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Trial details imported from

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Registration number
Ethics application status
Date submitted
Date registered
Date last updated

Titles & IDs
Public title
St. John's Wort And Kava In The Treatment Of Major Depressive Disorder With Comorbid Anxiety
Scientific title
St. John's Wort And Kava In The Treatment Of Major Depressive Disorder With Comorbid Anxiety
Secondary ID [1] 0 0
Universal Trial Number (UTN)
Trial acronym
Linked study record

Health condition
Health condition(s) or problem(s) studied:
Depressive Disorder, Major 0 0
Anxiety Disorders 0 0
Condition category
Condition code
Mental Health 0 0 0 0
Mental Health 0 0 0 0

Study type
Description of intervention(s) / exposure
Treatment: Drugs - Herbal medicine (St. John's wort and Kava)

Treatment: Drugs: Herbal medicine (St. John's wort and Kava)

Intervention code [1] 0 0
Treatment: Drugs
Comparator / control treatment
Control group

Primary outcome [1] 0 0
Timepoint [1] 0 0
Primary outcome [2] 0 0
Timepoint [2] 0 0
Primary outcome [3] 0 0
Timepoint [3] 0 0
Secondary outcome [1] 0 0
Timepoint [1] 0 0
Secondary outcome [2] 0 0
Daily Mood Monitoring Form
Timepoint [2] 0 0

Key inclusion criteria
Inclusion criteria:

- Any person male or female aged 18-65 presenting with a diagnosis of unipolar
depression confirmed by CIDI auto (quantified by BDI) and an anxiety score on the DASS
of 8 or above i.e. the mean (quantified also by BAI)
Minimum age
18 Years
Maximum age
65 Years
Both males and females
Can healthy volunteers participate?
Key exclusion criteria
Exclusion criteria:

- Psychotic/ Bipolar illness

- Current or < 6 month significant suicidal ideation

- Diagnosed hepato-biliary disease/inflammation

- Current or < 6 month substance abuse disorder including alcohol

- Current or < 12 month use of kava, St. John's wort,

- Current or < 1 month of synthetic antidepressants or benzodiazepines

- Previous reaction to kava or St. John's wort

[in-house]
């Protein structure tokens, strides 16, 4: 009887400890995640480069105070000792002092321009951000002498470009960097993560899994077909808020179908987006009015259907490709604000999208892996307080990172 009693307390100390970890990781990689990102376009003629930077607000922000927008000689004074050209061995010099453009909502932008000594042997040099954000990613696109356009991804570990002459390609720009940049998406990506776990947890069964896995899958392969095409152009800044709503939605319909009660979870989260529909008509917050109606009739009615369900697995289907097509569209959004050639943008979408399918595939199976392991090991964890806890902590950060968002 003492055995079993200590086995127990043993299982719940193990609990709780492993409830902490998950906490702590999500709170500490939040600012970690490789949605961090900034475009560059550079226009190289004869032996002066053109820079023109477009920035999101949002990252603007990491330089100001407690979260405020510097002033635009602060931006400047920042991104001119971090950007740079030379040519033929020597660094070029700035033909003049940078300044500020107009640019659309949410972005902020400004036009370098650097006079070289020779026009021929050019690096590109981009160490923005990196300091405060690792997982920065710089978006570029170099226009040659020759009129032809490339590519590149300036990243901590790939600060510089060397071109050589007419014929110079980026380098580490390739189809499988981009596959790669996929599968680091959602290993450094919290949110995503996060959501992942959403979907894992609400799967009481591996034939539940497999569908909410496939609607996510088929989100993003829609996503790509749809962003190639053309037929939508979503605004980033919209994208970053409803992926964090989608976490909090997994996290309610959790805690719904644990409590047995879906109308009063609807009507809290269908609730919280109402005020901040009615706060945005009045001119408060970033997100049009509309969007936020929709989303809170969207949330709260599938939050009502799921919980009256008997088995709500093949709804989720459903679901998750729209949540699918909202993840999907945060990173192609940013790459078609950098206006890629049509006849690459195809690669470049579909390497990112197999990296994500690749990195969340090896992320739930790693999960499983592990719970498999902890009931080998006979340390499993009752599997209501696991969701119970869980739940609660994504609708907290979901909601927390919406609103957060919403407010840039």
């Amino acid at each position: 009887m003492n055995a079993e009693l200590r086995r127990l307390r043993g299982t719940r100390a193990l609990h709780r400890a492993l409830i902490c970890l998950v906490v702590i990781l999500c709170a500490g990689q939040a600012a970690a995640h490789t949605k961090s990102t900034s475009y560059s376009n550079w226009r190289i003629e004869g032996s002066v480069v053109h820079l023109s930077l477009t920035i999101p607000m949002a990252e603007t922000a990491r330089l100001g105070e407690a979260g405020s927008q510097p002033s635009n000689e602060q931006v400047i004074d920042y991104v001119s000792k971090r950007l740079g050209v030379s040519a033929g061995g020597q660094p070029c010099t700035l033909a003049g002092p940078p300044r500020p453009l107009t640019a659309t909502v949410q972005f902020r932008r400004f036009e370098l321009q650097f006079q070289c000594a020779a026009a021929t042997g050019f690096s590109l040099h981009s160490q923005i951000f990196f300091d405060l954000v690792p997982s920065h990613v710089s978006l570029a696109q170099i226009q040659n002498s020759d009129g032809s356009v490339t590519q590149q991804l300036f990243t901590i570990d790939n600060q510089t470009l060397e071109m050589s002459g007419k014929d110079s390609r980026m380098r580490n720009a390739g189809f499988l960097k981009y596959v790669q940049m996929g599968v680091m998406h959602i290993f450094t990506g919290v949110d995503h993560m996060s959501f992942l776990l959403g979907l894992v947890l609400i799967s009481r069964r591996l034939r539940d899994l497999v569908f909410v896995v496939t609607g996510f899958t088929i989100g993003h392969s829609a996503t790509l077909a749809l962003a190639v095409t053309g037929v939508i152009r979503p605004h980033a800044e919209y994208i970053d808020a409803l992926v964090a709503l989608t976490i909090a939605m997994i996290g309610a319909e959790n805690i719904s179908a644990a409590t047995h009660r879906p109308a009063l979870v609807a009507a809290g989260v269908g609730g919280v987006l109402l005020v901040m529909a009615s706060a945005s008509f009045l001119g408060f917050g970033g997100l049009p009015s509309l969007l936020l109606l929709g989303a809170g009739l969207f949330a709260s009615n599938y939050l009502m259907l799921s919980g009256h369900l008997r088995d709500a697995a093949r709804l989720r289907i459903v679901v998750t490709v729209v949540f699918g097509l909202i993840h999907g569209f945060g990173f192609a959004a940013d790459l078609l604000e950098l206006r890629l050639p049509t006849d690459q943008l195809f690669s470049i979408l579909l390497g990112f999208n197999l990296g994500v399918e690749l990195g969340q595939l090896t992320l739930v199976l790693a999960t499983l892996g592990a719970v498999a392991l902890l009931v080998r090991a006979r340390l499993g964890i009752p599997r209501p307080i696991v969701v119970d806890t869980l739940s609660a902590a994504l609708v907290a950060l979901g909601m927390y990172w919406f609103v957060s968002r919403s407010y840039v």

- Medications that maybe pharmacokinetically altered via St. John's wort including:

- Amitriptyline anti-coagulants e.g. phenprocoumon, warfarin,

- Anti-fugals e.g. voriconazole,

- Anti-histamines e.g. fexofenadine,

- Benzodiazepines e.g. alprazolam,

- Chemotherapeutics e.g. irinotecan, digoxin, HIV medication (anti-retrovirals), *
Immunosuppressants e.g. cyclosporine, methadone, OCP,

- Statins e.g. simvastatin, warfarin (Henderson 2002; Izzo 2004).

- However this interactions are based on case studies and theoretical interactions
and are regarded to be induced by hyperforin (a constituent of St. John's wort);
low or non-standardised hyperforin preparations are regarded to not induce drug
interactions as little induction of P-glycoprotein and CYP P450 enzymes occurs
(Madabushi et al. 2006). Although in vitro studies have confirmed that kava and
the isolated kavalactones modulate certain CYP 450 enzymes, no documented
evidence of human kava-drug pharmacokinetic interactions exists (Mathews,
Etheridge & Black 2002; Singh 2005)

- Seeing a psychologist or counsellor currently or in the previous month.

- Non-English speakers.

- Pregnancy

Study design
Purpose of the study
Allocation to intervention
Randomised controlled trial
Procedure for enrolling a subject and allocating the treatment (allocation concealment procedures)
Methods used to generate the sequence in which subjects will be randomised (sequence generation)
Masking / blinding
Blinded (masking used)
Who is / are masked / blinded?

Intervention assignment
Other design features
Phase 2
Type of endpoint(s)
Statistical methods / analysis

Recruitment status
Data analysis
Reason for early stopping/withdrawal
Other reasons
Date of first participant enrolment
Date of last participant enrolment
Date of last data collection
Sample size
Accrual to date
Recruitment in Australia
Recruitment state(s)
Recruitment hospital [1] 0 0
RBWH - Brisbane
Recruitment postcode(s) [1] 0 0
4006 - Brisbane

Funding & Sponsors
Primary sponsor type
The University of Queensland

Ethics approval
Ethics application status

Brief summary
SJW has the greatest evidence of herbal medicine efficacy in treating MDD. In treating
anxiety, kava has the greatest evidence of efficacy. As comorbidity of MDD and anxiety
commonly occurs, it is conceivable that a combination of an established antidepressant agent
such as SJW and an established anxiolytic agent such as kava may effectively treat MDD
presenting with comorbid anxiety. It is possible that a beneficial synergistic effect may
also occur between SJW and kava, improving the treatment outcomes in MDD with comorbid
anxiety, than by the individual substances alone. Determination of this is not addressed in
this study due to limitations of time and resources. The determination of the strength of the
SJW-kava combination will be ascertained by comparing similar trials using SJW and kava
mono-therapy in addressing MDD and GAD.

The hypothesis is that a combination of SJW and kava will reduce MDD occurring with comorbid
anxiety more than placebo.
Trial website
Trial related presentations / publications
Public notes

Principal investigator
Name 0 0
Jerome Sarris, BHSc
Address 0 0
The University of Queensland
Country 0 0
Phone 0 0
Fax 0 0
Email 0 0
Contact person for public queries
Name 0 0
Address 0 0
Country 0 0
Phone 0 0
Fax 0 0
Email 0 0
Contact person for scientific queries

Summary results
Other publications